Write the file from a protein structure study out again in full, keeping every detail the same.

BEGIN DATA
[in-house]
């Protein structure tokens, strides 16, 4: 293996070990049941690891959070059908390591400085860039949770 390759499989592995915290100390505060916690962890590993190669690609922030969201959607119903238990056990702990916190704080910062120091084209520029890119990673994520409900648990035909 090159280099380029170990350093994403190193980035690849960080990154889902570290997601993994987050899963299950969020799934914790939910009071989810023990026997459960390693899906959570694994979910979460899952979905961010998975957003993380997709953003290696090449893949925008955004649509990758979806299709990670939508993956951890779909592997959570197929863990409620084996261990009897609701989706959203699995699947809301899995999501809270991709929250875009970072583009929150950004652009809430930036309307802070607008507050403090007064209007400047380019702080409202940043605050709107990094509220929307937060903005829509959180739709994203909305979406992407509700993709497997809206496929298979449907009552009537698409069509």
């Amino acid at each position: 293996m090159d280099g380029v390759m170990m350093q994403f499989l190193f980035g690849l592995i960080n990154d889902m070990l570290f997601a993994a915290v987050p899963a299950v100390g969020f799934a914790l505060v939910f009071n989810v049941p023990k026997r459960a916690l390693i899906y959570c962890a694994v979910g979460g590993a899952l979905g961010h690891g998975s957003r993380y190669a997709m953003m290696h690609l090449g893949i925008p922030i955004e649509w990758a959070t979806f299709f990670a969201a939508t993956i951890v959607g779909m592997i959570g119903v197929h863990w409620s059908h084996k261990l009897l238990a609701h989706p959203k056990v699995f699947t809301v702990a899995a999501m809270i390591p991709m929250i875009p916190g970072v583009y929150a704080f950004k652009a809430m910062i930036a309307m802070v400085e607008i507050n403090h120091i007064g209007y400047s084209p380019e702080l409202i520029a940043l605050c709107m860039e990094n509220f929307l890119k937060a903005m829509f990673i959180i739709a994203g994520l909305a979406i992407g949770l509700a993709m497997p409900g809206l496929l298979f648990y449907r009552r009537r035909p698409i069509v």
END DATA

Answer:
[in-house]
């Protein structure tokens, strides 16, 4: 293996070990049941690891959070059908390591400085860039949770 390759499989592995915290100390505060916690962890590993190669690609922030969201959607119903238990056990702990916190704080910062120091084209520029890119990673994520409900648990035909 090159280099380029170990350093994403190193980035690849960080990154889902570290997601993994987050899963299950969020799934914790939910009071989810023990026997459960390693899906959570694994979910979460899952979905961010998975957003993380997709953003290696090449893949925008955004649509990758979806299709990670939508993956951890779909592997959570197929863990409620084996261990009897609701989706959203699995699947809301899995999501809270991709929250875009970072583009929150950004652009809430930036309307802070607008507050403090007064209007400047380019702080409202940043605050709107990094509220929307937060903005829509959180739709994203909305979406992407509700993709497997809206496929298979449907009552009537698409069509």
């Amino acid at each position: 293996m090159d280099g380029v390759m170990m350093q994403f499989l190193f980035g690849l592995i960080n990154d889902m070990l570290f997601a993994a915290v987050p899963a299950v100390g969020f799934a914790l505060v939910f009071n989810v049941p023990k026997r459960a916690l390693i899906y959570c962890a694994v979910g979460g590993a899952l979905g961010h690891g998975s957003r993380y190669a997709m953003m290696h690609l090449g893949i925008p922030i955004e649509w990758a959070t979806f299709f990670a969201a939508t993956i951890v959607g779909m592997i959570g119903v197929h863990w409620s059908h084996k261990l009897l238990a609701h989706p959203k056990v699995f699947t809301v702990a899995a999501m809270i390591p991709m929250i875009p916190g970072v583009y929150a704080f950004k652009a809430m910062i930036a309307m802070v400085e607008i507050n403090h120091i007064g209007y400047s084209p380019e702080l409202i520029a940043l605050c709107m860039e990094n509220f929307l890119k937060a903005m829509f990673i959180i739709a994203g994520l909305a979406i992407g949770l509700a993709m497997p409900g809206l496929l298979f648990y449907r009552r009537r035909p698409i069509v």